If you’re like me, when you first saw that book cover, you thought “What the ‘bloomin eck’ is that about?”
I’ll get to the book in a sec, firstly however, I have something to admit. I am a fan of Malcolm Gladwell, there I said it – if I saw him out and about, I’d have to shake his hand like a ‘wobbly-kneed’ groupie. Ever since Outliers: The story of Success I’ve had to read his other books, I will write a review on each of them at some point. It took me a while to get around to reading (and finishing) What the Dog Saw – and other adventures as work has been very hectic over the past 6-8 months, hence the lack of consistent posts.
However, I had a short break and managed to finish it :D, I chose to read this book as it was the only one by Malcolm that I had not read (as far as I am aware).
I’ll start with the title, very misleading! I remember being so confused when seeing it the first time, as you may have been seeing the cover. Ironically, that is the very concept which the book is all about, finding out more about a subject rather than taking it for face value.
I’ve found that this is a lot of what Malcolm is all about; delving deeper to find the real reason as to why, asking the people who know more than what is the general consensus on the subject and using other resources to form a subject and story moral.
Part one titled ‘Obsessives, Pioneers, and other forms of minor genius’ covers chapters on why certain famous and succesful individuals succeeded in their areas of expertise. I love these stories, Malcolm covers them so well, they leave you wanting more. As if you are finding out hidden secrets one after the other, they leave you feeling like you understand the world a little better with each chapter. I particularly enjoyed learning more about Cesar Millan, I have always liked dogs and he brilliant to watch on TV but I did not realise just how unique of a human being he is!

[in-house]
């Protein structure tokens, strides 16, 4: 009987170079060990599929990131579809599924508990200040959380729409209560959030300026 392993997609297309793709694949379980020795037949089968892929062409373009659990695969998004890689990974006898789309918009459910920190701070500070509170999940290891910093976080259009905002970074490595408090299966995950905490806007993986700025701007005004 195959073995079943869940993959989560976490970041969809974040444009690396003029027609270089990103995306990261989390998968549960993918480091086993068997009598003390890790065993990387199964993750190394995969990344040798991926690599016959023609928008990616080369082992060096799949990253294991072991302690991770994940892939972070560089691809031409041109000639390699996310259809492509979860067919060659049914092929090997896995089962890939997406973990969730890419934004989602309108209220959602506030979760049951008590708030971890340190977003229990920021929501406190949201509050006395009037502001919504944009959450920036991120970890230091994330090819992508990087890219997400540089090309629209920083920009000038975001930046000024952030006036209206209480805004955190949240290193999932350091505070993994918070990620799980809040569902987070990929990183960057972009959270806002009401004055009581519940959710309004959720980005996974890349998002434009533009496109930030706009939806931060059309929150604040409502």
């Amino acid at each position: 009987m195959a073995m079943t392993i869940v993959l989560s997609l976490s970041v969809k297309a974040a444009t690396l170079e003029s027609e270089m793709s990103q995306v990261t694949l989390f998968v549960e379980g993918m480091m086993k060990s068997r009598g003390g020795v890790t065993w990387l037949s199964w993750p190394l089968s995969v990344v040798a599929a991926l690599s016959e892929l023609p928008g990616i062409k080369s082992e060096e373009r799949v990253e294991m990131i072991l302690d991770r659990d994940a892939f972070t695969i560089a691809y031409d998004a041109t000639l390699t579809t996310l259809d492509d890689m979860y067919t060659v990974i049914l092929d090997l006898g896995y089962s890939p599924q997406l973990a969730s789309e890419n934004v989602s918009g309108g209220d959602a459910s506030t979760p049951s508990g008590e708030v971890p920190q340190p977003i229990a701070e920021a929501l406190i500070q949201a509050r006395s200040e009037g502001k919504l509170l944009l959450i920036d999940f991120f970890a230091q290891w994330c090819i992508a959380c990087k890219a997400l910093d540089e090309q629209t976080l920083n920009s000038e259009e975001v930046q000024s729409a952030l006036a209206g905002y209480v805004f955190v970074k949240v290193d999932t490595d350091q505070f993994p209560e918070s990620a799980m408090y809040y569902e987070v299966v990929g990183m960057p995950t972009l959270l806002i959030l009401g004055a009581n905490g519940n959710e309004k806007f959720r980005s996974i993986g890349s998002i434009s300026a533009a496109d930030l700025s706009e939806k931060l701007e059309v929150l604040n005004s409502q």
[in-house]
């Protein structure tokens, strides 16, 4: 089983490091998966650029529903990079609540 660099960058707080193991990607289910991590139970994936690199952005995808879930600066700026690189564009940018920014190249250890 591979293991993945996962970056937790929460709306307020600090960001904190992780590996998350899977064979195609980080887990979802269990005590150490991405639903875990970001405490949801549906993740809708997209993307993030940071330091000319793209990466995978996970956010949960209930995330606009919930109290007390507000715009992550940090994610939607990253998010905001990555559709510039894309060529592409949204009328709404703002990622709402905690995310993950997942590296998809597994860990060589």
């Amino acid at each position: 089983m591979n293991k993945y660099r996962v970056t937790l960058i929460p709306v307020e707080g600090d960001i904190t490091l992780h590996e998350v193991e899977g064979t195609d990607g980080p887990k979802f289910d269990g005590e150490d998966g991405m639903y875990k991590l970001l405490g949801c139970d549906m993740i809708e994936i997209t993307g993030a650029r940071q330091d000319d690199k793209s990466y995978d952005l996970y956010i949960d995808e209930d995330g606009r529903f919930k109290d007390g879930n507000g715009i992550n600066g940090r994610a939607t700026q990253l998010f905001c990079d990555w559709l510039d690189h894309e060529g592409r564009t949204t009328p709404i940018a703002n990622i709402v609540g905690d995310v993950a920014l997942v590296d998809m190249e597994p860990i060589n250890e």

Part two titled ‘Theories, Predictions and Diagnoses’ covered some topics which I found fascinating due to my working in the healthcare profession. These chapters were more about events in life, how some are controllable and others are completely out of your hands. The chapters that covered the Contraceptive pill and Mammography really hit home, I loved learning the less than straightforward history behind these medical interventions.
Part three titled ‘Personality, Character and Intelligence’ provides stories which challenge the misconceptions we have regarding a variety of areas in life. From misconceived criminal profiling techniques to challenging whether smart people should always be the preferred option for employment. Interesting to read in one chapter how Pitbulls really have been given a hard time and that other ‘softer’ breeds are not so innocent sometimes, all depending on how they are cared for.
When comparing this book to his others, I would say it is pretty much middle of the road. ‘Outliers: The story of success’ was the first of Malcolm Gladwell’s books that I read and it is hard to beat that book. I found What the dog saw to be ‘more of the same’, if you love his other books (which I do) then you will enjoy this read. I had a few minor ‘wow!’ moments but not like the type I was getting with Outliers. All said and done, this book is still a good 7/10 in my opinion.
P.S. Next time I see our family’s Golden retriever, I’m gonna try a few Dog whisperer tricks on her: “PSST!”… in saying that, I think I’m too much of a softy for any of it to work :roll:. In fact, as far as human interactions go, my girlfriend will be able to tell you who the pack leader is in our house… :lol:.